The disastrous minefield that is the current dating arena is a tough one to navigate, as Leslye Headland’s Sleeping With Other People so humorously demonstrates. Our own personal hang-ups, issues with other people, and external expectations of how to comport oneself in the adult dating world influence our every decision, sometimes bringing too much of one specific thing to bear upon any kind of relationship in which we may find ourselves.
Sleeping With Other People is a stiffly pointed finger and a hearty “J’accuse!” in the direction of our libido and how badly it can lead us when our hearts aren’t synched fully with it. The film presents two exaggerated opposites of the outlook in the dating scene, represented by Jake (Jason Sudeikis) and Lainey (Alison Brie), two modern New Yorkers who’ve known each other since one fateful day in college when he sees her going psycho outside her boyfriend Matthew Sobvechik’s (Adam Scott) dorm room. With the resident assistant threatening to throw Lainey out, Jake fakes knowing her to keep her in the dorm. Going along with his play, Lainey finds herself getting to know Jake a whole lot more than expected, spending the day with him and capping off the night by losing their collective virginity to each other.
Some years later, after not having seen each other since that night, Jake and Lainey find themselves face-to-face again, only this time sporting some serious damage. Where do Jake and Lainey meet again for the first time? At a sexual addiction meeting. Jake’s a serial Lothario, jaded after being in empty relationship after empty relationship, often ruining his current dalliance by finding another warm body to use. Matthew’s hold over Lainey hasn’t broken at all, even as he’s about to get married. She’s written to be holding out in hopes that one day, Matthew would choose her; instead, she’s merely holding on to some wispy vestige that his “romantic” gestures mean anything.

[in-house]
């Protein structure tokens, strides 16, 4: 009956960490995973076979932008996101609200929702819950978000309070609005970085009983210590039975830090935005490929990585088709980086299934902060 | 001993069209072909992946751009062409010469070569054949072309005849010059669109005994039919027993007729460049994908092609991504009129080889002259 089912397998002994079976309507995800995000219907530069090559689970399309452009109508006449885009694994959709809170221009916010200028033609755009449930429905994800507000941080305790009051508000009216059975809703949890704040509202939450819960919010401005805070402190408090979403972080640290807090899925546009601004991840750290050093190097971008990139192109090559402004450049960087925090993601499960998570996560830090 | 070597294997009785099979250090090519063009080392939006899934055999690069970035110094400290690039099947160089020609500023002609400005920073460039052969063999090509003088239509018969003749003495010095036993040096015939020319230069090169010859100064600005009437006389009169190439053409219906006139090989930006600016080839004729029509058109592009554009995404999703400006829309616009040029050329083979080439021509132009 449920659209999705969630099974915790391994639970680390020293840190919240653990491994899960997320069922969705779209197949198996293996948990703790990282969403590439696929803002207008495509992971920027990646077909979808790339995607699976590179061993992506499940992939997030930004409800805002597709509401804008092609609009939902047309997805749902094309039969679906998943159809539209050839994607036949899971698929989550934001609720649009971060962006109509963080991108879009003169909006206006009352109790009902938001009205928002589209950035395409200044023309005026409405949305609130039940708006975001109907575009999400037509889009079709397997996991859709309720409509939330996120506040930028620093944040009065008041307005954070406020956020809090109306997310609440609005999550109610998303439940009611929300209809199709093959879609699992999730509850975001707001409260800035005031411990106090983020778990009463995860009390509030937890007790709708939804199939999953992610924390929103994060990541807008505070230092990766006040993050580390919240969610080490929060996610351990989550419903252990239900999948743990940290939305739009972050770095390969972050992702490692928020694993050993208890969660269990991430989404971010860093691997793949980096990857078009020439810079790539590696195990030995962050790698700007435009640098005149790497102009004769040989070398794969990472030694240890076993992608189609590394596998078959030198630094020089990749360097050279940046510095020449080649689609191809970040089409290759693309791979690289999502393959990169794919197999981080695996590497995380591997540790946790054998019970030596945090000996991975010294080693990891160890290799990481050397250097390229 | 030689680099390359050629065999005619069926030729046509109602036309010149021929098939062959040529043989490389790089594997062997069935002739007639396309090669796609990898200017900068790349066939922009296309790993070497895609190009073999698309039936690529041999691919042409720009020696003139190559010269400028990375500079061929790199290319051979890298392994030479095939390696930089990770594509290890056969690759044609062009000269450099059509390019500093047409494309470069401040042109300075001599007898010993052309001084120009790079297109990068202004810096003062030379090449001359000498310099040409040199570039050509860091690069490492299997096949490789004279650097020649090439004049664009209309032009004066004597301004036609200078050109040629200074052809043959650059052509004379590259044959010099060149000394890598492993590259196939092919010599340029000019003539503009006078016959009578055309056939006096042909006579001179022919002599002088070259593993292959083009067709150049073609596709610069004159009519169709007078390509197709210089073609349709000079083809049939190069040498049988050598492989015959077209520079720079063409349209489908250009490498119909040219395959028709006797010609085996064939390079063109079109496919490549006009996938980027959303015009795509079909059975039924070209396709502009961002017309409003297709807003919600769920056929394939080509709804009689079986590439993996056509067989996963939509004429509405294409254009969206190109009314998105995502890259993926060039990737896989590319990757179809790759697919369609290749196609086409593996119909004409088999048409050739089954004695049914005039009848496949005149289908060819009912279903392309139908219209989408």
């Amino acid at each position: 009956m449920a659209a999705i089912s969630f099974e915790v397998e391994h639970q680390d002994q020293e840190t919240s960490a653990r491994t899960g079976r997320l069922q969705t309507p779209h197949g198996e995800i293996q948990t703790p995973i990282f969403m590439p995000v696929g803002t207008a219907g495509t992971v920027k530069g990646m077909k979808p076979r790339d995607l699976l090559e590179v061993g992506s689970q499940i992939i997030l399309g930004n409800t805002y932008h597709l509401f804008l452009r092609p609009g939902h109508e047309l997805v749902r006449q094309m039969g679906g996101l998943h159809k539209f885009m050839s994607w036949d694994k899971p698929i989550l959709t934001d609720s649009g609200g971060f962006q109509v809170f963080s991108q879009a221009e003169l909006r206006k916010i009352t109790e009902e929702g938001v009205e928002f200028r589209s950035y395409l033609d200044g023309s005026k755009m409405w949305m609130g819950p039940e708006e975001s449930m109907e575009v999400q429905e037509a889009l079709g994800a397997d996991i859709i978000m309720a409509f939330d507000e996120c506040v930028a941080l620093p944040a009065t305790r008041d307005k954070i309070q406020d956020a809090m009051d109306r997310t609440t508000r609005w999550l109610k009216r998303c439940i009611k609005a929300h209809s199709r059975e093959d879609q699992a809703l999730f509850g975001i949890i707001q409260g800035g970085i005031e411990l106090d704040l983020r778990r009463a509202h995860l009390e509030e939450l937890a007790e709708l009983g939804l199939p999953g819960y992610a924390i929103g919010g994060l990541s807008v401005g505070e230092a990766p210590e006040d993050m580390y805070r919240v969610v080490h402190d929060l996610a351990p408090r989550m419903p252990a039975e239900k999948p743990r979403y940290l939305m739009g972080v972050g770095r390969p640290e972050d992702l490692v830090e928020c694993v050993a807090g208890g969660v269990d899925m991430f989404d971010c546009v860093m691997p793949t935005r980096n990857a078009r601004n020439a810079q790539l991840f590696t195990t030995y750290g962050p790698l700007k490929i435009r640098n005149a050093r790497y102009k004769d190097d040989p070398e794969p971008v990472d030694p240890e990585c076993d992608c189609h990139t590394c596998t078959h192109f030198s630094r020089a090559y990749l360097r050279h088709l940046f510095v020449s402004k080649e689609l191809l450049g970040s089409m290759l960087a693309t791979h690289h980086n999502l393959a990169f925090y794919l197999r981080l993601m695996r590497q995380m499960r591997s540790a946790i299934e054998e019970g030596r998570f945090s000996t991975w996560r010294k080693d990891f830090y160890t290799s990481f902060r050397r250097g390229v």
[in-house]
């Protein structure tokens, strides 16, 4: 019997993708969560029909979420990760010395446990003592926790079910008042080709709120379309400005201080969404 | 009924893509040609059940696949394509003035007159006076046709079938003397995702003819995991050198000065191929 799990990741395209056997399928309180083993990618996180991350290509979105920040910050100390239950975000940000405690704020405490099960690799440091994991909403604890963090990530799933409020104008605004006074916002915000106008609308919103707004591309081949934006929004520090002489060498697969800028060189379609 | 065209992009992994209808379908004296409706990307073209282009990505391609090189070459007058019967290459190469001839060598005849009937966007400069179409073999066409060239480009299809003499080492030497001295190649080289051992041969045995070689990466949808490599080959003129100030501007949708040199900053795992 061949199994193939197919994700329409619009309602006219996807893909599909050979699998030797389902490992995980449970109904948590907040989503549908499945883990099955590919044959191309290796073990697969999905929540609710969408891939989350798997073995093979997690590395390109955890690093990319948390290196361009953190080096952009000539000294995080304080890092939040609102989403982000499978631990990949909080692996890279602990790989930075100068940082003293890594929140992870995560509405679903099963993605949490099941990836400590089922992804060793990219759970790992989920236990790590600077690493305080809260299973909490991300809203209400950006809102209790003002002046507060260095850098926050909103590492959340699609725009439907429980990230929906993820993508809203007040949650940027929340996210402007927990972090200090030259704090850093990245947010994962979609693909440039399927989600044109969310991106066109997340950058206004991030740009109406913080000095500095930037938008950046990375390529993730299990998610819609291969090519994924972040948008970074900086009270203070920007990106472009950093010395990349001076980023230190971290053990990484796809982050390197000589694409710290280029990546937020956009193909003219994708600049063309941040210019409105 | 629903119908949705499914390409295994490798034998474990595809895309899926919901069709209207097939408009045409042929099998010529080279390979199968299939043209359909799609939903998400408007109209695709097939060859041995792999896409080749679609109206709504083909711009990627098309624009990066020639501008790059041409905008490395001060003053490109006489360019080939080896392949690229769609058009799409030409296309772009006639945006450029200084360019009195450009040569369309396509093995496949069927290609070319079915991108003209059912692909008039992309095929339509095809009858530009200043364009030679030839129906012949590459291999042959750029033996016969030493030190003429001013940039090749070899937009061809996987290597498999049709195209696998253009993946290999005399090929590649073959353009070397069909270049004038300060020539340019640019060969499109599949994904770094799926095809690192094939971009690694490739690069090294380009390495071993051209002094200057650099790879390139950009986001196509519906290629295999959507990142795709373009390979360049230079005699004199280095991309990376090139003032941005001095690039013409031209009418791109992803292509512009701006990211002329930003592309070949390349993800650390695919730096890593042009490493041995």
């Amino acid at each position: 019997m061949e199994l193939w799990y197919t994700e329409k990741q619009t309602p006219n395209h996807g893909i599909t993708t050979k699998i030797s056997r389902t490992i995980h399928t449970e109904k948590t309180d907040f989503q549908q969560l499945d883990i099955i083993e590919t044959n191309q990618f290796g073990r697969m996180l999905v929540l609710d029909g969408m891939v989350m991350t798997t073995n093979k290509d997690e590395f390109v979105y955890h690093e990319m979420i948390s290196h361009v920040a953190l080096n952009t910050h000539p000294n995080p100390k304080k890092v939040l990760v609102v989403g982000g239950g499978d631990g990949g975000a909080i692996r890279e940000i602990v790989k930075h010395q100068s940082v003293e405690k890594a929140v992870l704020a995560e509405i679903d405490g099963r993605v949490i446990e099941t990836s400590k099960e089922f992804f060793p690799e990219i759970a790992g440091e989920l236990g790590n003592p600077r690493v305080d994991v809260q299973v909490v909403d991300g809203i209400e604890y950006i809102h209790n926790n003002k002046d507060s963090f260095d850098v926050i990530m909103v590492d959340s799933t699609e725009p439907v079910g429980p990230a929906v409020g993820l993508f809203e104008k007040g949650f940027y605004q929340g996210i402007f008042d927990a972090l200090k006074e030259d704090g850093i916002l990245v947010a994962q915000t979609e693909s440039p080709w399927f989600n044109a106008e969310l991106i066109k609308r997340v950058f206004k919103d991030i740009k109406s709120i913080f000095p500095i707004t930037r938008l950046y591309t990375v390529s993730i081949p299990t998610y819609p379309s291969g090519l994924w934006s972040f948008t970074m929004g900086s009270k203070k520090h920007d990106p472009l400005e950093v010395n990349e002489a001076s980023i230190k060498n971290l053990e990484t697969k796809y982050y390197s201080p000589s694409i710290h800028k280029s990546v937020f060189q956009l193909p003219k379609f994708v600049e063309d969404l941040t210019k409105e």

Both are there at the behest of others: he’s there because his girlfriend told him to go or she’d break up with him (which she does, anyway), and she’s there because her friend Kara (Natasha Lyonne) thinks this’ll help get Lainey out from under Matthew (figuratively and literally). However, they’re determined to break the cycle of wanton lust and opt to remain friends with each other, coming up with a safeword (“mousetrap,” which is short for a nightmarish phrase) to stop them when they say or do anything overtly sexual, thereby threatening their newfound friendship. They become as close as two people can get without being classified as “a couple.”
It’s easy to fall in love with both of them, as Sudeikis uses his normally easygoing, charming persona to great advantage, while Brie is every bit the wild combination of the girl-next-door and a stunning temptress. Both of them play well off each other, oozing wit and sharing a great chemistry which makes Headland’s script (which is, in itself, an almost-homage to Mike Nichols’ 1967 film The Graduate) pop and glisten with brio. It’s devilish fun to see them actively try not to fall into old habits, each coming quickly over the top at the other with false bravado, trying to head off shenanigans. Sudeikis is just as funny as he was on “Saturday Night Live,” and Brie matches him beat-for-beat in the laughs department.
But it’s in their quiet, figuratively naked moments where these two shine the brightest. Where all their façades have been stripped away and they’re being honest with each other. Sudeikis plays Jake as being palpably contrite and believable in his want – nay, need – for Lainey to continue to be in his life, and Brie is at her best when she’s opening herself up and allowing us to peek behind the curtain to see her vulnerabilities and how much she also needs Jake.
Sleeping With Other People isn’t “will they or won’t they?”; it’s “they did, but will they again?” Throughout this ersatz couple’s “relationship,” we see some of the best that friendship can have to offer: a shoulder to cry on, a sounding board for new ideas, and someone genuinely there for the other. When we get to the film’s climactic scene in the middle of the third act, it’s almost too much for us to handle, as we’ve been through the emotional wringer on both sides. However, what happens and what’s said between Jake and Lainey may just be the solution to all of their problems, even if the film has its torturous way with us before getting there.